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Chapter 7: Frequently Asked Questions about pdfHTML

How to convert an ASP or JSP page to PDF? How to parse multiple HTML files into one PDF? Can pdfHTML render Base64 images to PDF? Can I generate a PDF from a URL instead of from a file on disk? Do we need a browser engine to render HTML+CSS to PDF Does my HTML have to be valid XML? How to add metadata to a PDF using pdfHTML? How do the measurement systems in HTML relate to the measurement system in PDF? Can I convert an HTML form to a PDF? How to render certain HTML entities (such as arrows) to PDF? Why can't I embed a font due to licensing restrictions? Which languages are supported in pdfHTML? How to convert HTML containing Arabic/Hebrew characters to PDF? Why is my PDF missing several characters?

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Chapter 6: Using fonts in pdfHTML

Up until now, we haven't spent much attention to the fonts that were used when we converted HTML to PDF. We know that Helvetica is the default font used by iText when no font is specified (chapter 2), and we know that pdfHTML ships with some built-in fonts if you need to embed a font (chapter 4), but we didn't get a clear overview of which fonts are supported as of yet.

There are two things you need to know before reading this chapter:

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Chapter 5: Custom tag workers and CSS appliers

In this chapter, we'll change two of the most important internal mechanisms of the pdfHTML add-on.

  • We'll override the default functionality that matches HTML tags with iText objects, more specifically the DefaultTagWorkerFactory mechanism, and

  • We'll override the default functionality that matches CSS styles to iText styles, more specifically the DefaultCssApplierFactory mechanism.

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Chapter 4: Creating reports using pdfHTML

Roughly speaking, there are three major ways to create PDF documents using iText,

  1. You can create a PDF document from scratch using iText objects such as Paragraph, Table, Cell, List,... The advantage of this approach is that everything is programmable, hence configurable just the way you want it. The disadvantage is that you need to program everything; even small changes such as changing one color into another, require a developer to change the Java code of the application, to recompile the code, etc.

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Chapter 2: Defining styles with CSS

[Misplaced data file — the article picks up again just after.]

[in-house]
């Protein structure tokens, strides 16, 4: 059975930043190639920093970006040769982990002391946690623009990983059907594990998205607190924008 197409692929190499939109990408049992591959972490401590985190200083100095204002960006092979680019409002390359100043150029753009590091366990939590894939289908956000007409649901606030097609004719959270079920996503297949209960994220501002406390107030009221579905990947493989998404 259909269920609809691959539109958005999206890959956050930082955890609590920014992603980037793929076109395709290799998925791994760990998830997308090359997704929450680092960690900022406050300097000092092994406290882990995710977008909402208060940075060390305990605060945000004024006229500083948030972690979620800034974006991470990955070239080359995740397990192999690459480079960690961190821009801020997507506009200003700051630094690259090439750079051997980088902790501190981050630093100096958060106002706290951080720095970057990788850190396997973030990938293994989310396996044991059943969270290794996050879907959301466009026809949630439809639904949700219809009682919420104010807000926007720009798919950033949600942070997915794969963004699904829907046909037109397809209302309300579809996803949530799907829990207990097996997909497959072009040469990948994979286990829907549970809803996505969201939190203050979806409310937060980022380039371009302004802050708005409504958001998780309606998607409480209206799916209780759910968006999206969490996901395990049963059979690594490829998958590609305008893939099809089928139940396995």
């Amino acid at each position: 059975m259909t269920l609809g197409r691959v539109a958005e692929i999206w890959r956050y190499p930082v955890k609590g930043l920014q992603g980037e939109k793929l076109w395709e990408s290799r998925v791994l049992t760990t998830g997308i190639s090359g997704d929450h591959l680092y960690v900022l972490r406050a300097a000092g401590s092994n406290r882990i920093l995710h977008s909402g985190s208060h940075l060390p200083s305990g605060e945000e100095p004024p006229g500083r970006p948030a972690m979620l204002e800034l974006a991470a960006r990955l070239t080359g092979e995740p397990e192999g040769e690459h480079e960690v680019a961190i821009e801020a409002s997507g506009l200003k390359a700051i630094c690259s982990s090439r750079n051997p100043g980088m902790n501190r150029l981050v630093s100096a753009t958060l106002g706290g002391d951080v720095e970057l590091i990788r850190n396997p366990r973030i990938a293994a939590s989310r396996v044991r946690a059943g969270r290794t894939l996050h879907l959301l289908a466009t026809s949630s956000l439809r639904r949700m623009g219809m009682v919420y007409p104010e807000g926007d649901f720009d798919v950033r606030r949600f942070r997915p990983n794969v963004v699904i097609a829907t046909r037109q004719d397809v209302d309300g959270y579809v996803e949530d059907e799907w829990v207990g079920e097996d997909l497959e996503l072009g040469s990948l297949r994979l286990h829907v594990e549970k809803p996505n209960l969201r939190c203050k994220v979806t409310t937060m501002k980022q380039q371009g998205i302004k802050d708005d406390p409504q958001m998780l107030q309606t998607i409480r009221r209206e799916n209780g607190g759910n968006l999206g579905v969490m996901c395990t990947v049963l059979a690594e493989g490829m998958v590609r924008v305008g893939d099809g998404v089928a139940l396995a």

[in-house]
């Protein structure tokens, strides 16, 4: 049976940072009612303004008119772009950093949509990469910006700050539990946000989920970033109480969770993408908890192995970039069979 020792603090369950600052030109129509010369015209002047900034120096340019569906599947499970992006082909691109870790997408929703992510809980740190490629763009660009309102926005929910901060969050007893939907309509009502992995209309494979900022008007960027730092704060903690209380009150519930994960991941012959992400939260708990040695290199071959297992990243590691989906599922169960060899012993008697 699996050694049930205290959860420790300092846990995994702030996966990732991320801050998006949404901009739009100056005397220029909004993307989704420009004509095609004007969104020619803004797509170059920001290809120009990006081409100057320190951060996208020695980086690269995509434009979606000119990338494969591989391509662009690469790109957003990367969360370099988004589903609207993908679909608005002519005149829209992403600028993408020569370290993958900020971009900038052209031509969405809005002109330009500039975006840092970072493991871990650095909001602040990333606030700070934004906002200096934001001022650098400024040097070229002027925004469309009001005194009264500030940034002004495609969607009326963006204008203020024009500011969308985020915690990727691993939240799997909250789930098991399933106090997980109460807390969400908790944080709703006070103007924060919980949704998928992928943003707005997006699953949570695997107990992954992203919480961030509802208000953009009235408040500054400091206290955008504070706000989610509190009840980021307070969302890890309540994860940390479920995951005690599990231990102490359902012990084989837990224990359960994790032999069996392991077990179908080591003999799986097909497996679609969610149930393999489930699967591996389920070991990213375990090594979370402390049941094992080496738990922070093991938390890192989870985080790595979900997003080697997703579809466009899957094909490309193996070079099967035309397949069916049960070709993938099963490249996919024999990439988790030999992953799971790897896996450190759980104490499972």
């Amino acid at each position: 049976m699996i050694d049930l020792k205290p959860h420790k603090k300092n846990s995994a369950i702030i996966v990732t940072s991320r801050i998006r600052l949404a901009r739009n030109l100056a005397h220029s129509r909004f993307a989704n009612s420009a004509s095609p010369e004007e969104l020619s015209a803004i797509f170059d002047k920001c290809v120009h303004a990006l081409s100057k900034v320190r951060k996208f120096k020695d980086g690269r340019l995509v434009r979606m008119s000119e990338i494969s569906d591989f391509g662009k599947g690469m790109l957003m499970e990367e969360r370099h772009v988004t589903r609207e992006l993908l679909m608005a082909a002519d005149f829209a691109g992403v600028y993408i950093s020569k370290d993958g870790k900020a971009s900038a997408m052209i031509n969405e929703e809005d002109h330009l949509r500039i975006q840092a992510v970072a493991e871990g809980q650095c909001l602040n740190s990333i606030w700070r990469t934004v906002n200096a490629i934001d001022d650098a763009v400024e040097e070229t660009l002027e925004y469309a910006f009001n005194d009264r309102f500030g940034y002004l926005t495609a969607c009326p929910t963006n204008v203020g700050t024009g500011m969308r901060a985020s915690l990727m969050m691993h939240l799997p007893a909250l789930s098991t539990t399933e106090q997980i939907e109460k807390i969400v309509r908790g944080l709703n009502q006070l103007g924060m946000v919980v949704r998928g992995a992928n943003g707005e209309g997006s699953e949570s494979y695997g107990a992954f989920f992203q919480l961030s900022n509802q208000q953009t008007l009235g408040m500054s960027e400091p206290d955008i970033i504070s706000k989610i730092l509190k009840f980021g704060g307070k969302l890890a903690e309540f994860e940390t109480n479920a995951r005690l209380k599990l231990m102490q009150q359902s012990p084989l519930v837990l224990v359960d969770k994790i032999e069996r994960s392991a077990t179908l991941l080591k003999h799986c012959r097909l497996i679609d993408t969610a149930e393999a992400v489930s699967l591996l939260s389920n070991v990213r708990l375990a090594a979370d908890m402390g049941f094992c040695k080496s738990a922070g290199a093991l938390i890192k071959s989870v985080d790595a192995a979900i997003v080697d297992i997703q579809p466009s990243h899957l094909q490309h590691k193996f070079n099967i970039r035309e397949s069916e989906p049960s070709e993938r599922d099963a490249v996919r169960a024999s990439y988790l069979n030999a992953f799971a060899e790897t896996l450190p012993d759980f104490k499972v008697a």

In the previous chapter, we looked at different snippets of Java code.

In this chapter, we'll use the same snippet for every example:

public void createPdf(String src, String dest) throws IOException {
    HtmlConverter.convertToPdf(new File(src), new File(dest));
}

Instead of looking at different snippets of Java code, we'll look at different snippets of HTML and CSS.

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Chapter 1: Hello HTML to PDF

In this chapter, we'll convert a simple HTML file to a PDF document in many different ways. The content of the HTML file will consist of a "Test" header, a "Hello World" paragraph, and an image representing the iText logo.

Structure of the examples

All the examples throughout this book will have a similar structure.

INPUT:

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iText 7: Converting HTML to PDF with pdfHTML

Introduction

In this tutorial, we'll learn how to convert HTML to PDF using pdfHTML, an add-on to iText 7. If you're new to iText, please jump to chapter 1 immediately. If you've been working with iText in the past, you might remember the old HTML to PDF functionality. If that's the case, you've either been using the obsolete HTMLWorker class (iText 2), or the old XML Worker add-on (iText 5).

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Introduction iText 7's new add-on pdfHTML is a tool that aims to greatly simplify HTML to PDF conversion in Java or .NET. This is a straightforward and uniform use case, so many users will get satisfactory results with the one-line code sample below. For more complex usage, you may need to provide some configuration to pdfHTML. In this post, I will attempt to explain why you may need to use the config options, and how to use them. Basics The default way to use pdfHTML is either one of two basic one-line code samples: HtmlConverter.convertToPdf(new File("input.html"), new...